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Ultrasound for Primary Care

Tuesday 11/28 8:00AM - 5:00PM

Registration for this event is now full and closed. Updated as of November 2, 2017. 

Ultrasound for Primary Care is a hybrid course that combines online preparation with a one-day, in-classroom event that provides didactic and hands-on skills in a non-obstetric ultrasound imaging. 

Last Updated On Thursday, November 02, 2017 by Mauer, Rachel Michelle
Created On Friday, August 18, 2017


Tue 2/20/18
Performance: Karuppi (The Dark Woman) Center for Global Health Event
Performance: Karuppi (The Dark Woman)
Tue 2/20 6:00PM - 9:00PM

February 20, 2018 - 6:00pm

Speaker/Participants: Ponni Arasu

Location: Charity Randall Theatre, Stephen Foster Memorial

Karuppi (The Dark Woman) is a one-woman performance in English/Tamil/Creole performed by Ponni Arasu.

The play, originally created in Tamil, is a collection of writing by and about Tamil speaking women who traveled across oceans from Tamil Nadu and Sri Lanka for work or were displaced by war. The script consists of poetry, traditional folk songs, excerpts from short stories and government documents. The stories date back to the early 19th Century to the present day. While translating the play in English, the Marapachchi team found that the play works on many registers. While the play is about Tamil-speaking women, the incidents and stories may resonate with other contexts and histories.

Karuppi is a production of Marapachchi Theatre, a feminist theatre collective based in Madras, India. The play is mostly in English with some Tamil sections. Written translation of Tamil will be provided.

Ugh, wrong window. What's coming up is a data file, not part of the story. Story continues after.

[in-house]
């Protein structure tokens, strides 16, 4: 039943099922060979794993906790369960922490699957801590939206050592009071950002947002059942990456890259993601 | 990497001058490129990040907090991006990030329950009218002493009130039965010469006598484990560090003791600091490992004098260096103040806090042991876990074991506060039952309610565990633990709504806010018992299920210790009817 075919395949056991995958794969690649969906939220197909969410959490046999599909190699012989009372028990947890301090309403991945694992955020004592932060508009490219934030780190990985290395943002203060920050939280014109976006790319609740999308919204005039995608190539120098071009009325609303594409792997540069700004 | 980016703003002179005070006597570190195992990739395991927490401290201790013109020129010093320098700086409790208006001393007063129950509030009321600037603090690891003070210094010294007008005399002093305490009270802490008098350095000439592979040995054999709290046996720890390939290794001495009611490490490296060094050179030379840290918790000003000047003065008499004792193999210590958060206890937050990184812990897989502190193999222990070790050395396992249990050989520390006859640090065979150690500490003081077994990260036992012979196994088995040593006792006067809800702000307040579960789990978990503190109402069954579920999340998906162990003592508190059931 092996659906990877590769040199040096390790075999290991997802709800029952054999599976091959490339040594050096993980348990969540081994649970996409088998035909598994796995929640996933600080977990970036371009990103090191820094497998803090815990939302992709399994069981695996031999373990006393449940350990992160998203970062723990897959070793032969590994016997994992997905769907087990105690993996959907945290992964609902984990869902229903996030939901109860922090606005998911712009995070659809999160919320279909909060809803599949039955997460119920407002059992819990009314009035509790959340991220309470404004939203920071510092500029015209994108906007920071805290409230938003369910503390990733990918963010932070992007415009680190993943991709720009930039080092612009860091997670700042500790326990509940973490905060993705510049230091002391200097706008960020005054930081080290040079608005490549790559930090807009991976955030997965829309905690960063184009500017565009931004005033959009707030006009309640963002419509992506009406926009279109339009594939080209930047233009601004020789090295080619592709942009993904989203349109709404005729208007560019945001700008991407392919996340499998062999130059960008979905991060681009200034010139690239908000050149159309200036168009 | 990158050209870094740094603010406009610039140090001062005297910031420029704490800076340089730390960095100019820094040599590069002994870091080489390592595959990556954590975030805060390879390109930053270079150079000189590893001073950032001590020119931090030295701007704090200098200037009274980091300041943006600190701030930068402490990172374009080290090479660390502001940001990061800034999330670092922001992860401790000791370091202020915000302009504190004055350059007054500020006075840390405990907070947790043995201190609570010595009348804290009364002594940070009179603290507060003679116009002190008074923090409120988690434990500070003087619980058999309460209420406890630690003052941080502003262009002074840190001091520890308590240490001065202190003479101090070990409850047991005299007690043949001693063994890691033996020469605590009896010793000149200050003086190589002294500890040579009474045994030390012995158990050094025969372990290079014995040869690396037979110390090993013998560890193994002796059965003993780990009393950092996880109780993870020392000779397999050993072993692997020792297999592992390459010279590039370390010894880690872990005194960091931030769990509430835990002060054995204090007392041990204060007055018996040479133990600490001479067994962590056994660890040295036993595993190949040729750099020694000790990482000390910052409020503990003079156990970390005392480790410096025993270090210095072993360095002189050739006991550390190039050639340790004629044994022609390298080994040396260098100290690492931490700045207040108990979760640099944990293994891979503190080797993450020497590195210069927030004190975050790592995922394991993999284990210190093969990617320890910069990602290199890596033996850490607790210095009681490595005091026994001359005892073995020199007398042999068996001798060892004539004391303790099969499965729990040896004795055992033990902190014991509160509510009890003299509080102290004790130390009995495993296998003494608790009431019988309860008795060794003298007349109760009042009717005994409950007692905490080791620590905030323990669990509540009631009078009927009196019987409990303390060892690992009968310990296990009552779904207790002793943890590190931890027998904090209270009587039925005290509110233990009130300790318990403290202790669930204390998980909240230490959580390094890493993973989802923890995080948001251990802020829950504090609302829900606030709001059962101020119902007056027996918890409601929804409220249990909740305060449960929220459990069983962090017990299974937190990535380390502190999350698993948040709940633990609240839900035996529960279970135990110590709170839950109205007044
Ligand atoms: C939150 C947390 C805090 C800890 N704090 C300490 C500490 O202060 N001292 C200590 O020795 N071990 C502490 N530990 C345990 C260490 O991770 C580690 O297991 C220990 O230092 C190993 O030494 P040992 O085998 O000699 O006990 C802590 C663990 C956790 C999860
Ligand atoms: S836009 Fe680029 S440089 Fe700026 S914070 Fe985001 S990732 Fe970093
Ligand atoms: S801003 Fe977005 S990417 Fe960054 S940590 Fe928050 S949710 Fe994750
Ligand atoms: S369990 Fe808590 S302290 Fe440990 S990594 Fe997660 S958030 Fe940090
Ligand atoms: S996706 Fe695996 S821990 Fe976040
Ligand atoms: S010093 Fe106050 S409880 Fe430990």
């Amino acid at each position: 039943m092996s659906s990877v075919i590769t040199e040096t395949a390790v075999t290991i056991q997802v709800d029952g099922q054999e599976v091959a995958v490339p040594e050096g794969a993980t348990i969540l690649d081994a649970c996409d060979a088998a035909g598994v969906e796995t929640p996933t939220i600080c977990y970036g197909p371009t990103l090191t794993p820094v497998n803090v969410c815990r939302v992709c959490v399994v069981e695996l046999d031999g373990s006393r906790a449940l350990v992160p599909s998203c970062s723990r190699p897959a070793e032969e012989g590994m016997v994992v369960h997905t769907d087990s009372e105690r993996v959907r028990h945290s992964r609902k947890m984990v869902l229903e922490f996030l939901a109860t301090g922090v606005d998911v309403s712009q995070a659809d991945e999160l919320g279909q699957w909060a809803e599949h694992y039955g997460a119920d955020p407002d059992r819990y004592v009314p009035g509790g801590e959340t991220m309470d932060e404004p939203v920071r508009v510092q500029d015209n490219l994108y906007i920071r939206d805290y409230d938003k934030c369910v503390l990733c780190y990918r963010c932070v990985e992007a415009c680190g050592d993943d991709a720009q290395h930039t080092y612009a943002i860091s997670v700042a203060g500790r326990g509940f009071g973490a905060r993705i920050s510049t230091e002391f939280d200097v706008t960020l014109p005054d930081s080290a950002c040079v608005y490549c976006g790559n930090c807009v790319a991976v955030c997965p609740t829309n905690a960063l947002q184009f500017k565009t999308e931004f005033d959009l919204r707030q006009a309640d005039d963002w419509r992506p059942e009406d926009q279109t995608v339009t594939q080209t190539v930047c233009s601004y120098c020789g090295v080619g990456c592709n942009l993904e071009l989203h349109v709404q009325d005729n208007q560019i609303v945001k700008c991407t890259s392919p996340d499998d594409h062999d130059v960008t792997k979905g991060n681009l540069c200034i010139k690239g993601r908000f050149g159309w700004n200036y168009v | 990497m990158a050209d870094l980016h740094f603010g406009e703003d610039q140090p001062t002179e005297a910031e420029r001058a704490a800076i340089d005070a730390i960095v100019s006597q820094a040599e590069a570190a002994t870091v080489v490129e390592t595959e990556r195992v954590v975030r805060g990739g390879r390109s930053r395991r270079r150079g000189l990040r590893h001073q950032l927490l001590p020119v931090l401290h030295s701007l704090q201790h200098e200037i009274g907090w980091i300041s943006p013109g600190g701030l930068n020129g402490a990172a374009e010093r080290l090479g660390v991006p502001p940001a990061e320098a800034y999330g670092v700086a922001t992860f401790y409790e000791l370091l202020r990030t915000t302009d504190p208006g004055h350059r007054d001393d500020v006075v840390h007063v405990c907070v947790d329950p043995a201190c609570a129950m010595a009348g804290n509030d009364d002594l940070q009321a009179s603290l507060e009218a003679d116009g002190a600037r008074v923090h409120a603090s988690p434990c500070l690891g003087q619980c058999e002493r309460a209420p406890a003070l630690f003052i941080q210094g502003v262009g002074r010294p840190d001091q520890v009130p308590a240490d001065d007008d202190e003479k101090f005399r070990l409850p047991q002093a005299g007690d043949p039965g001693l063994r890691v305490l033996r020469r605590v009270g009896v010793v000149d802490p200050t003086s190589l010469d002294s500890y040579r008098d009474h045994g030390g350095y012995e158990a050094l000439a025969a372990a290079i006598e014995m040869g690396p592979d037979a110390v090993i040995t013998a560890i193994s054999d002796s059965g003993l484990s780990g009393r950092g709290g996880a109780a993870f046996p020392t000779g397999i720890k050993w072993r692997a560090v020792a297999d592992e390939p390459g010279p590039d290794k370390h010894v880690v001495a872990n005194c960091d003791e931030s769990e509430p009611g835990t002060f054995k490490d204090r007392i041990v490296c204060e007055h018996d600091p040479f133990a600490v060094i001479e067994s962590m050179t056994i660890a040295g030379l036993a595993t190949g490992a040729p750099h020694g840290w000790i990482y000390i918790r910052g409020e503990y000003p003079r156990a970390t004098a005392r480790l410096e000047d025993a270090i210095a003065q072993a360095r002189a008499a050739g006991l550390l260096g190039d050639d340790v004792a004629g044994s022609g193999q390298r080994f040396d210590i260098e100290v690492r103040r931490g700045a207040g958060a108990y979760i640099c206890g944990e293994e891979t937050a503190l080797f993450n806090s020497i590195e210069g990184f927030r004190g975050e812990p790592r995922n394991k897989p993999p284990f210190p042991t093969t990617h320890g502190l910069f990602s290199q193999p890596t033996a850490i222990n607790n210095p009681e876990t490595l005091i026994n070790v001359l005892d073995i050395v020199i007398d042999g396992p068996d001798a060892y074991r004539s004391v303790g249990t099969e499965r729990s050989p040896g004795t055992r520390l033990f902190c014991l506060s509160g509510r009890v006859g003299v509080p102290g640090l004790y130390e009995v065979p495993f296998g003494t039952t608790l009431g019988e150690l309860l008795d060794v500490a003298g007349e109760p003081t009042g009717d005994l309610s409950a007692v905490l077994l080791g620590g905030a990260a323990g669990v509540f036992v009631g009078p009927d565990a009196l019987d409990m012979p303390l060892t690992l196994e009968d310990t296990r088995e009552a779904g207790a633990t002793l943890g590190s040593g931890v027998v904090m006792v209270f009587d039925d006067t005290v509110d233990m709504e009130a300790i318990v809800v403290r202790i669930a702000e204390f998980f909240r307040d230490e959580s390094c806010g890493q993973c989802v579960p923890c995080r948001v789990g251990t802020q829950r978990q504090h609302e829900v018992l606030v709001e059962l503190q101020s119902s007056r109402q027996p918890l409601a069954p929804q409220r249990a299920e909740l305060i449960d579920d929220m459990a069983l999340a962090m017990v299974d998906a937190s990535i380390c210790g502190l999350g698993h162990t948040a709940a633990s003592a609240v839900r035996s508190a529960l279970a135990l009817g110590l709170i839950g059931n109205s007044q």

Ponni Arasu is a queer feminist researcher, historian, and activist from Tamilnadu, India. She is a PhD candidate in the Department of History at the University of Toronto and holds a Masters in History from Jawaharlal Nehru University, as well as a Bachelor degree in Law. Ponni has worked on issues related to sexuality, labour, law and caste in South Asia as an activist, researcher and legal practitioner. She has worked in multiple capacities as an activist and theatre practitioner in northern and eastern Sri Lanka for the past twelve years.  Her last major project was to initiate the creation of an archive of oral history on women in social movements in different parts of India in the 1970s. This project was commissioned by the Indian Association of Women Studies and Zubaan Books. Her PhD research addresses the history of Tamil Nadu in Southern India (1950-70) studying the formation of publics from a gender perspective.